- Microsoft CEO Satya Nadella had harsh words for Amazon and Google in an interview with CNBC.
- He said the two companies are “fantastic at being able to rig transactions” and that companies that sign up for their cloud services are essentially “subsidizing their own tax increase.”
- Microsoft’s Azure cloud competes with Amazon AWS and Google Cloud.
Microsoft CEO Satya Nadella on Monday harshly criticized tech rivals Google and Amazon in an interview, saying the two companies are “fantastic at being able to rig transactions” – and took a jab at the way internet advertisements are priced.
Microsoft is in a fierce battle with Amazon and Google for cloud-computing supremacy. Big companies, including retailers, are deciding which of these giants they are going to choose to host their applications in the cloud, which amounts to paying millions of dollars for computing time.
The CNBC reporter asked Nadella about how some companies deal with conflicts of interest when Amazon competes with them, for instance, retailers using Amazon’s cloud, or grocery stores now that Amazon owns Whole Foods.
Nadella’s response was unsparing – not just to Amazon, which was the subject of the question, but he went out of his way to call out Google, too.
Here’s the exchange [emphasis added]:
CNBC: Now, I’m reading between the lines here. I hear stories about retailers coming to Microsoft because, hey, Amazon’s all in grocery now, with Whole Foods. Retailers are looking over their shoulder, wondering, ‘Amazon’s got a good platform, but at the same time, are they going to come at the core of my business model?’
Nadella: Yeah, it’s not even just Amazon, by the way. You’ve got to remember, Amazon and Google both are fantastic at being able to rig transactions. It’s not that, you know, Google is somehow more friendly to retailers.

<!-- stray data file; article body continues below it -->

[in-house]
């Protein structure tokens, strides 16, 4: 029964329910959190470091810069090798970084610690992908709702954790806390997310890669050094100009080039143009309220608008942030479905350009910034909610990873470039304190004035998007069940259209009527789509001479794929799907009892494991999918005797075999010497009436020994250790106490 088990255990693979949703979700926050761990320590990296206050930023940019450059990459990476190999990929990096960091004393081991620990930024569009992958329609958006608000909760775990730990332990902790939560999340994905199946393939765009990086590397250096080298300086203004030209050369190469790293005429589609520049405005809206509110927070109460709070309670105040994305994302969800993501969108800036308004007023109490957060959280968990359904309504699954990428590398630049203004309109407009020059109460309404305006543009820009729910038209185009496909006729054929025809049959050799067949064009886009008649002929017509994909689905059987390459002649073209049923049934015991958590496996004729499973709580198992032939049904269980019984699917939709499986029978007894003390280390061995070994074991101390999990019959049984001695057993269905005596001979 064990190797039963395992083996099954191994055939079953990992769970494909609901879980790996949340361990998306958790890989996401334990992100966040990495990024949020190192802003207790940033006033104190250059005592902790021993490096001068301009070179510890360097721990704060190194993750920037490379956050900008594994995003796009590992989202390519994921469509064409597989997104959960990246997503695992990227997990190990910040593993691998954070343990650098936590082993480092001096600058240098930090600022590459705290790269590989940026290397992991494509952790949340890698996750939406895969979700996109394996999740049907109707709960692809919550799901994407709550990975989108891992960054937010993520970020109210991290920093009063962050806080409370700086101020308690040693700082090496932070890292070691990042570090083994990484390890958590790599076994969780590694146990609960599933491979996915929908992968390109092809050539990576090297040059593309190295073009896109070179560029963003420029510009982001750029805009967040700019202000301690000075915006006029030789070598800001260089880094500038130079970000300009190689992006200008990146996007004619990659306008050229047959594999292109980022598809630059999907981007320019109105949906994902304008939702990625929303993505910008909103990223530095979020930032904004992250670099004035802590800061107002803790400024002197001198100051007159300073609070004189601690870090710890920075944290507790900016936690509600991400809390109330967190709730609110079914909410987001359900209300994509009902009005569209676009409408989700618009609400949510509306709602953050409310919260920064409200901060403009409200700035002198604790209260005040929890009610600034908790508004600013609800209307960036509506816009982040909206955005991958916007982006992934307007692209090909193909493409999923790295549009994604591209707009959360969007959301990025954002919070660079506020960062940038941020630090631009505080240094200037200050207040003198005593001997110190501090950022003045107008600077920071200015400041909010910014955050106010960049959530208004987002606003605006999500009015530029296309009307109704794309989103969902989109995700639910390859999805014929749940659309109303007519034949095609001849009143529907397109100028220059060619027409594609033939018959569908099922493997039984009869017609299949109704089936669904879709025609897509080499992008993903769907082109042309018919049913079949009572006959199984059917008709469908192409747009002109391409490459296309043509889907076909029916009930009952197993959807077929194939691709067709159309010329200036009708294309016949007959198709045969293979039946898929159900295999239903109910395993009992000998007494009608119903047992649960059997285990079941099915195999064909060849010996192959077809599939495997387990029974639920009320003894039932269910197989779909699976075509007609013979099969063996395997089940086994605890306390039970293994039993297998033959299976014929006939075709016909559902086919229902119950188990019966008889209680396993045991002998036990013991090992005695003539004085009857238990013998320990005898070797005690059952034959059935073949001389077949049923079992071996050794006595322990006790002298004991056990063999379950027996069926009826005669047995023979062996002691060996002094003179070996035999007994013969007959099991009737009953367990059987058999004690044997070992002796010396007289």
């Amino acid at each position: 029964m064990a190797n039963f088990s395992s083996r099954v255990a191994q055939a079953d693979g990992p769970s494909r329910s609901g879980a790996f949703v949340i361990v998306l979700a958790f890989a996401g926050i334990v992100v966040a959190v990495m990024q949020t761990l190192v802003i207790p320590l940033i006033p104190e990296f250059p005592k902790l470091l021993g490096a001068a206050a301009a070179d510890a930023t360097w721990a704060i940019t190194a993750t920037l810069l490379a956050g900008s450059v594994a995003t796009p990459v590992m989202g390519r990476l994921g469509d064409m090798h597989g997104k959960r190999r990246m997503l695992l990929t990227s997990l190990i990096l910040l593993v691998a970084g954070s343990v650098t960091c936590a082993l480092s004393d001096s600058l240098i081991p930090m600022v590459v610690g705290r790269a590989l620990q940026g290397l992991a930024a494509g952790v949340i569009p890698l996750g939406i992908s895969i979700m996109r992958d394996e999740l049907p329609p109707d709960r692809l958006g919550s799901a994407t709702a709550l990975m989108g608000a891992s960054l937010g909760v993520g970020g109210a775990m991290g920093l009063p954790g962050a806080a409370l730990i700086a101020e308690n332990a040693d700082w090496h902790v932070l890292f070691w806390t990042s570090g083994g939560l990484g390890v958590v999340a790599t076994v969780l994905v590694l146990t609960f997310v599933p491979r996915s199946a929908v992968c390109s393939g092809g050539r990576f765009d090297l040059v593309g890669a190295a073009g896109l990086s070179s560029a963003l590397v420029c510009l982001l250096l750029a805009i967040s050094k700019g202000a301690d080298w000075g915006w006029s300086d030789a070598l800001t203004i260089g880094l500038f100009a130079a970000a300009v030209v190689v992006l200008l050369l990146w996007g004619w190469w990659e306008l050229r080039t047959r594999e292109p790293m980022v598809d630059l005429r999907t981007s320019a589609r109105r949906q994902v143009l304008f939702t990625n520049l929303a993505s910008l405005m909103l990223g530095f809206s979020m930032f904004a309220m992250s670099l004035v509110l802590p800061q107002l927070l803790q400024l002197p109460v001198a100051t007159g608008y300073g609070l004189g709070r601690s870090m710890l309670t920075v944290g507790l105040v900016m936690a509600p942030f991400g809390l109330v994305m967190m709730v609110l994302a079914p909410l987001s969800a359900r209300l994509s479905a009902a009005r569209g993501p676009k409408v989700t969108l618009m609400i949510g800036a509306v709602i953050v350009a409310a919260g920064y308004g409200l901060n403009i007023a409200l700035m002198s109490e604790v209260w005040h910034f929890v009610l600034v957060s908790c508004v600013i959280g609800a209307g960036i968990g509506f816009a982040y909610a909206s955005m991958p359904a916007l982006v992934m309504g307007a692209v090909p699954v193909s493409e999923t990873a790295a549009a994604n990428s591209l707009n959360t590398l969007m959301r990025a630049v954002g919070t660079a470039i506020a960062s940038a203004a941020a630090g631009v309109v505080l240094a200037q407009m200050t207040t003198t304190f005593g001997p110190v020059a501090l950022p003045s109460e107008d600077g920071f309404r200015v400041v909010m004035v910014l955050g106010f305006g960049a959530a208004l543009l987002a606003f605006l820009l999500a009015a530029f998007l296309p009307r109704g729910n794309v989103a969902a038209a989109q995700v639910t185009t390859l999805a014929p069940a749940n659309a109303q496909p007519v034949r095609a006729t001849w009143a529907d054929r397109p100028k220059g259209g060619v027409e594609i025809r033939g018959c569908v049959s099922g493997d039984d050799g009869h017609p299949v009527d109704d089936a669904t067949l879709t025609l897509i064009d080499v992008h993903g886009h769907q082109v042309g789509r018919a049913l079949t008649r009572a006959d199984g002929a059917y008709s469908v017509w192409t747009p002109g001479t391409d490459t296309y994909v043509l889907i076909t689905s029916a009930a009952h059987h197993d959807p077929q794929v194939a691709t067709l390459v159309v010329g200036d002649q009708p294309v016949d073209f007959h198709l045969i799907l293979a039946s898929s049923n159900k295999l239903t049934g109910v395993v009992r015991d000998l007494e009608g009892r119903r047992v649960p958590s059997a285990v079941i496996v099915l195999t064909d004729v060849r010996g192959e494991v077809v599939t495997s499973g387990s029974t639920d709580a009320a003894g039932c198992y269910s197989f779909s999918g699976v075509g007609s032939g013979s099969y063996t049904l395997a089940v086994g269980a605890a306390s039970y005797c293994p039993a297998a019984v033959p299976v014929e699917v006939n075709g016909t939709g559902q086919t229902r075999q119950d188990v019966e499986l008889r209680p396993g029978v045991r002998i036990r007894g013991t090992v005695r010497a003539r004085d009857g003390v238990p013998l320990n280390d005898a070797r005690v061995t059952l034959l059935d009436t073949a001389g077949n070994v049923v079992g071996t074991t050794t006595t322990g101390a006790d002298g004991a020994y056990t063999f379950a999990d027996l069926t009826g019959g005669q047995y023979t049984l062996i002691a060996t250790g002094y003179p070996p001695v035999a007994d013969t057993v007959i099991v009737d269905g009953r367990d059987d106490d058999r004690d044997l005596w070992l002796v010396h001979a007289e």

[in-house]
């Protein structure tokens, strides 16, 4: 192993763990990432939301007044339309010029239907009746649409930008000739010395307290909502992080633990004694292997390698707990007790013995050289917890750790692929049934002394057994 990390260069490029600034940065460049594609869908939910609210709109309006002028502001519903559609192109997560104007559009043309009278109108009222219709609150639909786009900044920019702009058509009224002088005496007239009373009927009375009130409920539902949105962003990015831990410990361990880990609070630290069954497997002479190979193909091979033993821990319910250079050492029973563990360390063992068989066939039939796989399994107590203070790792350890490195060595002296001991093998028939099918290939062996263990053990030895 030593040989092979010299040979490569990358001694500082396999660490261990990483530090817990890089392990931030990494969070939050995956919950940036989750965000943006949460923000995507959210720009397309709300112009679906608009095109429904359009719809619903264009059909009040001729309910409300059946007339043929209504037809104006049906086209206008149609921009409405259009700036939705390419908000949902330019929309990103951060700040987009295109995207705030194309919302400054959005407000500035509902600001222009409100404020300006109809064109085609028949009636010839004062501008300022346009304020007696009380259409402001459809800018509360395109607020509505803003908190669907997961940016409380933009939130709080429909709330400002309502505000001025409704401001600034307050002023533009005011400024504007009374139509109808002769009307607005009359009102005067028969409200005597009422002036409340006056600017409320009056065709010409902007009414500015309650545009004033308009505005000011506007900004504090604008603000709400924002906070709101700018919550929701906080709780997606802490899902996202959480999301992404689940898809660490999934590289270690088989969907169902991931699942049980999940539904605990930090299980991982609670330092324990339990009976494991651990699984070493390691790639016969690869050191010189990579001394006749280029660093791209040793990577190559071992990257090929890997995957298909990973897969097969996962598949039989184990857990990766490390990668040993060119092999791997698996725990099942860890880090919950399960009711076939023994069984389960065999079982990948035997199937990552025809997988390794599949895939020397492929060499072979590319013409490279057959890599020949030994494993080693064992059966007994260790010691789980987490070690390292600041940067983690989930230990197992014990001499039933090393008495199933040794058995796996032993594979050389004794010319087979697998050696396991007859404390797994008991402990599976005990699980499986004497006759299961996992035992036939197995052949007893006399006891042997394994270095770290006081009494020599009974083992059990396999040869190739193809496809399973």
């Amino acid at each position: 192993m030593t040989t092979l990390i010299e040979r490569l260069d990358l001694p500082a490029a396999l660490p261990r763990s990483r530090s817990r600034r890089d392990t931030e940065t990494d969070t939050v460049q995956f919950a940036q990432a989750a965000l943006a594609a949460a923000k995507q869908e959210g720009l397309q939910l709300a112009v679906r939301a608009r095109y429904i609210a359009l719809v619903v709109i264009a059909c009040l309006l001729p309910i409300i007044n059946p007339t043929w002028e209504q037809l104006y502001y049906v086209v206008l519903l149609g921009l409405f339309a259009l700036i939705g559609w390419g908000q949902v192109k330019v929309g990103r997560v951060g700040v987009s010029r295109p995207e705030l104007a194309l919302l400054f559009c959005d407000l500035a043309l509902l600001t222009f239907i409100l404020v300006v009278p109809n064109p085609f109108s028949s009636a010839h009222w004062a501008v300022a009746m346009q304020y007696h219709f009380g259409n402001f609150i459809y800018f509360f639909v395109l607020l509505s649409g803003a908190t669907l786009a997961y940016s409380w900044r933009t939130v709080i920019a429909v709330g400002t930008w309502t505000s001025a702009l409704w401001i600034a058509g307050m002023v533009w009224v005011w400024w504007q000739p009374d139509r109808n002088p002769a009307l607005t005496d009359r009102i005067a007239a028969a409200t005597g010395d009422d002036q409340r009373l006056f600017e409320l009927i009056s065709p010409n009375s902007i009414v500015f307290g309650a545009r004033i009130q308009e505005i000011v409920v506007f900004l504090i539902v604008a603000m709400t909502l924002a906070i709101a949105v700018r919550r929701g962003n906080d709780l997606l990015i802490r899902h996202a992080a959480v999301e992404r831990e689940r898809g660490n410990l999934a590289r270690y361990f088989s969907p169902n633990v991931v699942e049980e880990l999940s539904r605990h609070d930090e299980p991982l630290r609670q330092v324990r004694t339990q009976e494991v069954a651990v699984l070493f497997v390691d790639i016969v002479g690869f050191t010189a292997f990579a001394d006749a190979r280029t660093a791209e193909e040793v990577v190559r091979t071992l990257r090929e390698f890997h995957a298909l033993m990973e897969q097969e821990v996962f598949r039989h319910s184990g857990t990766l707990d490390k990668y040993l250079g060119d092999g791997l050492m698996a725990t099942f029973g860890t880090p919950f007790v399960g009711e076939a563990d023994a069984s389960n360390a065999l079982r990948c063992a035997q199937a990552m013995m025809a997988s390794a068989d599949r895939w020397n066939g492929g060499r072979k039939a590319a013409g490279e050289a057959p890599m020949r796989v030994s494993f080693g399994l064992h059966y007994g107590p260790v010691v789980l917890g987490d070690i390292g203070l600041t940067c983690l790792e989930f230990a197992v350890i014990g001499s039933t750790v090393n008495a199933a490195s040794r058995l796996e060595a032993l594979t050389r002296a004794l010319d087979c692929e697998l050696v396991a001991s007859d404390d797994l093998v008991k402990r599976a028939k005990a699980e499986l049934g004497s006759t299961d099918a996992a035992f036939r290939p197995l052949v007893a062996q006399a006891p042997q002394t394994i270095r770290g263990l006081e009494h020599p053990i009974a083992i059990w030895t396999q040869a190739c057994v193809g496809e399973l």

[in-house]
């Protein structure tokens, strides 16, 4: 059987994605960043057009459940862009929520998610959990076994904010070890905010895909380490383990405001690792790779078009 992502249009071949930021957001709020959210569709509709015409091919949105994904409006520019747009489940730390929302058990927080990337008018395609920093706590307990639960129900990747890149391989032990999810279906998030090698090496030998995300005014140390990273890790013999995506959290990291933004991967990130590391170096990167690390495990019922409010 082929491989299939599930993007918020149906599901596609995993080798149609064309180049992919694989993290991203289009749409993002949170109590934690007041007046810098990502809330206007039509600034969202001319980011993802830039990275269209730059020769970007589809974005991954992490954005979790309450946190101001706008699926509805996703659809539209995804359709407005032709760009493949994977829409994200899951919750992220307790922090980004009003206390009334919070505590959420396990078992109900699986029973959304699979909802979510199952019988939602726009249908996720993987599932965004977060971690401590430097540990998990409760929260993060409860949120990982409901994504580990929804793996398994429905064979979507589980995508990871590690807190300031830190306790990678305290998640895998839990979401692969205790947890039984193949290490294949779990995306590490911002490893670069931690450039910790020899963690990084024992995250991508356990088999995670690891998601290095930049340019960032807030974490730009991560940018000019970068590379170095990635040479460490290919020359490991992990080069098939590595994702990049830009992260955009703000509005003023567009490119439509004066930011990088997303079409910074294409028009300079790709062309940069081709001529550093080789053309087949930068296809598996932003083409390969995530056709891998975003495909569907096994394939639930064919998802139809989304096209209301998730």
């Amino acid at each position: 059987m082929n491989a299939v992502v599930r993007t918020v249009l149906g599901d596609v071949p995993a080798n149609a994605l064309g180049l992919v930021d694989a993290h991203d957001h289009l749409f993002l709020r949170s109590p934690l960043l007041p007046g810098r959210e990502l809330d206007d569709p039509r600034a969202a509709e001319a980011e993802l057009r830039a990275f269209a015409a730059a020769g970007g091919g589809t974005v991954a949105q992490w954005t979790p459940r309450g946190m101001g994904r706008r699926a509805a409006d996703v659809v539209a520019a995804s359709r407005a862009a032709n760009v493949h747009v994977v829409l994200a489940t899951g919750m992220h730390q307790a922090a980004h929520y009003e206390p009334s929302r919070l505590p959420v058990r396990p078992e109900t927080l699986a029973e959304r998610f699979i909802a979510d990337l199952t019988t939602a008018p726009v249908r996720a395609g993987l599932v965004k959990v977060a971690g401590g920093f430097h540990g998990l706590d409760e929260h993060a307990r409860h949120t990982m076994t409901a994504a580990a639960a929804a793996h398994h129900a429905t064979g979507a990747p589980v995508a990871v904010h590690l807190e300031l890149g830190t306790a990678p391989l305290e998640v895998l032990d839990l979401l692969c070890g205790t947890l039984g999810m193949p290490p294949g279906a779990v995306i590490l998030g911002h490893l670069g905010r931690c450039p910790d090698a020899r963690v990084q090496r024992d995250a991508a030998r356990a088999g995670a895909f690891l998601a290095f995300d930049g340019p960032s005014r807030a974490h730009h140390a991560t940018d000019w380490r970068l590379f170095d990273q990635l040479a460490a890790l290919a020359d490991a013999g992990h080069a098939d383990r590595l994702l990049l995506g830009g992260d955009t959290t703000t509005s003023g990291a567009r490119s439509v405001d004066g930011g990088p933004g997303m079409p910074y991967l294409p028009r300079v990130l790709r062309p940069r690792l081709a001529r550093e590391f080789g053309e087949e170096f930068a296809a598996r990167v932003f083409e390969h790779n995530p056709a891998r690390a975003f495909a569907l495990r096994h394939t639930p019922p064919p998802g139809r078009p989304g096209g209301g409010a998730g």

They have a nice two-sided market that they can subsidize one to advantage [the other] and also, by the way, the advertising business is just so funky, which is sort of second priced auction. I’ve never seen business models where [when] there’s more demand, there are higher prices.
So I feel like any customer who is essentially subsidizing their own tax increase should think through exactly how that’s going to work out in the long run. So that’s where I feel like long-run business model trust is going to be so important.
Basically, Nadella was saying that Amazon’s AWS product isn’t trustworthy for many companies because no one can predict what industry it’s going to move into next, with groceries as the top example after it bought Whole Foods last year. In other words, it could suddenly up and become a become a serious competitor to its cloud customer.
But he’s not giving Google a pass, either. He’s pointing out that a company that might be tempted to spend millions on Google Cloud needs to keep in mind that its business model gives it two ways to dig into the pockets of its customers. They may have to pay to reach customers through Google ads, even as they are paying Google to keep its website or app running as well, if it were a Google Cloud customer.
He then suggested that anyone paying Google Cloud was “subsidizing their own tax increase” then. If demand in its core market increases, so too will the prices of the ads it has to pay.
Nadella is a very careful speaker, and he rarely calls out his competitors by name. So this suggests a new attack vector for Microsoft Azure as it competes for big cloud-computing contracts.